1. Do your research to know what kind of coverage you can get.
The fall is when most people must make decisions about their health care plans for the coming year. In order to understand your coverage options, it’s important to begin your research well in advance. First, determine who is providing your health insurance. Is it provided through your employers, will you buy it on your own, or are you eligible for Medicare? Once you answer this question, focus on information specific to your situation. You can use our annual health insurance check-up table for tips on deadlines and important questions to ask.
2. This year’s Open Enrollment dates are different.
The open enrollment period for 2020 is October 15, 2019, to December 7, 2019. If you do not elect coverage by December 7, you will be unable to get healthcare coverage unless you qualify for a Special Enrollment Period due to a life change like marriage, having a baby or losing other coverage. Coverage for plans sold during Open Enrollment will start January 1, 2020.
3. 2020 plans will vary from the plans offered last year.
Plans can change from year to year and some plans that were available last year may no longer be available. Review your options closely to decide what plan may work best for you. Even if you choose to stay with the same health plan you had last year, you should be aware that there may be changes.
4. Be sure to check the doctors and hospitals in a plan’s network.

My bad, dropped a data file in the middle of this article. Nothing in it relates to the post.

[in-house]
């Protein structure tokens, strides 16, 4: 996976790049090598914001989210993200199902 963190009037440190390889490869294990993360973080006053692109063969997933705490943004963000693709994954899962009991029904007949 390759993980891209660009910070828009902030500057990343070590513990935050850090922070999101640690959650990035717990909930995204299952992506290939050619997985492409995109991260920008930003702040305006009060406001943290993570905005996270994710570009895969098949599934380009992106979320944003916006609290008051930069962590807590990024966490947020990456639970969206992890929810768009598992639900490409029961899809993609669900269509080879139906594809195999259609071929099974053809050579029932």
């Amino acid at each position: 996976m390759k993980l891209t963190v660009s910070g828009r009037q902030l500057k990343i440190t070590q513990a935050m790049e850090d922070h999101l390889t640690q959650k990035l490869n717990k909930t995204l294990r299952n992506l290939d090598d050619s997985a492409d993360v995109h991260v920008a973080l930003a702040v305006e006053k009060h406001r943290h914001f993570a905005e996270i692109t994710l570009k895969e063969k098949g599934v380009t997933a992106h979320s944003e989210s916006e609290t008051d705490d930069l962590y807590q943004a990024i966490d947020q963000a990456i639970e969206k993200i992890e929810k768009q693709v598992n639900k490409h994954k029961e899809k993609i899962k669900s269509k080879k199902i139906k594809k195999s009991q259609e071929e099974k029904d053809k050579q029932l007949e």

With each health plan you consider for 2020, make sure to check for your choice of doctors and hospitals. Coverage that includes the hospital across town, but not the one down the street, may not be the best option for you. To watch a video on what to look out for, click here.
5. Understand your right to appeal a service denial.
If your health insurance plan denies a medical service because it views the treatment as not medically necessary, you have a right to appeal the decision with the health plan. You also have a right to obtain and review copies of all documents relevant to the claim and to submit comments and supporting documents relating to the claim.
The Louisiana Department of Insurance does not make determinations of medical necessity. If you have questions about navigating the appeals process, you can download Understanding Your Healthcare Rights and contact the Office of Consumer Advocacy and Diversity at 1-800-259-5300.